First-Time Buyers Tips

Sylvia Richards

Sylvia Richards

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Are you a first-time buyer? Thinking of purchasing your first house? CONGRATULATIONS on making this huge decision!

Before you start searching Realtor.ca, here are some things you need to consider.

Owning a home is rewarding and probably the best investment you’ll ever make! But there are many things to consider before you jump into buying a home.

I remember buying my first home; I was twenty-three years old. Other than my car, it was the first “grown-up” decision I had to make, and I was petrified!  I knew I wanted to be a homeowner, and I craved that exhilarating feeling of pride, accomplishment and responsibility that went along with it.  Little did I know, along with these wonderful feelings, came the reality of stress, fear and, of course, a rollercoaster of emotions.

It doesn’t matter if you are twenty-three or forty-three; purchasing your first piece of real estate will be scary and overwhelming.  You may feel nervous about making the wrong decision or worried that you’re getting in over your head.  Let’s face it, you, like many others, may be clueless about where to begin, and for this reason, I have put together this list of my top tips for first-time home buyers.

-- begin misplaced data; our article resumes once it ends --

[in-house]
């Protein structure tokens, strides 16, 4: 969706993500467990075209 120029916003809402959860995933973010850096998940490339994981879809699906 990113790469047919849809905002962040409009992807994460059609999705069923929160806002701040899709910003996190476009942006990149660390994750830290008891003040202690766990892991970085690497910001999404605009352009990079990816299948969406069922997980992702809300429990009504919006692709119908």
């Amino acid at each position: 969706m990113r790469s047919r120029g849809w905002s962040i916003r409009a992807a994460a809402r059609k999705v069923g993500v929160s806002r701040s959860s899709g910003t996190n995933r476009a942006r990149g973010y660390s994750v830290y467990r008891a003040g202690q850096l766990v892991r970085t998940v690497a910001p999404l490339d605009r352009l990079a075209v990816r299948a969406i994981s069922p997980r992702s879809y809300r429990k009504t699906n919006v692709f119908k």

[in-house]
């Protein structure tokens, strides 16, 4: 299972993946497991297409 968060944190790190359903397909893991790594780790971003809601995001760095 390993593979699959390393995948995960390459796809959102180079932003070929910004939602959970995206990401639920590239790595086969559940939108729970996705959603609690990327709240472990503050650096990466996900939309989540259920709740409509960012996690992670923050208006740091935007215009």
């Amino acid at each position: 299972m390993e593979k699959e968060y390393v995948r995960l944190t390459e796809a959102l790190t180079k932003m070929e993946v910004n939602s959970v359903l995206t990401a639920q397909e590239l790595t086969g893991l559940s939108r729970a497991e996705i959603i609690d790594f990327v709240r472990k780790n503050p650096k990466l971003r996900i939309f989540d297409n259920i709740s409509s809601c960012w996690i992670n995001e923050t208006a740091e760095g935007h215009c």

Save your money, lower your expenses, and even open up a TFSA.  Sounds easy, but believe me, this part can be pretty challenging when you are used to a particular lifestyle and spending habits.  Record your expenses and give yourself a budget. Don’t make unnecessary purchases.  Instead of stopping at Starbucks on your way to work, make your coffee at home.  Limit your restaurant visits and make your lunches. Take the train to work to save on the expensive gas prices or paid parking, carpool, wash your car yourself instead of going through the car wash. There are many opportunities to save money; I could go on and on (lookout for my next blog on “How to save money”).

So why is this my first tip?  Well, there is this thing called the down payment, and the more money you put down, the less you’ll have to borrow. There are so many ways to save money.


You’ve been saving, and you have all this extra money, now what?

The first and most important thing for you to do before looking for that perfect house is to get pre-approved.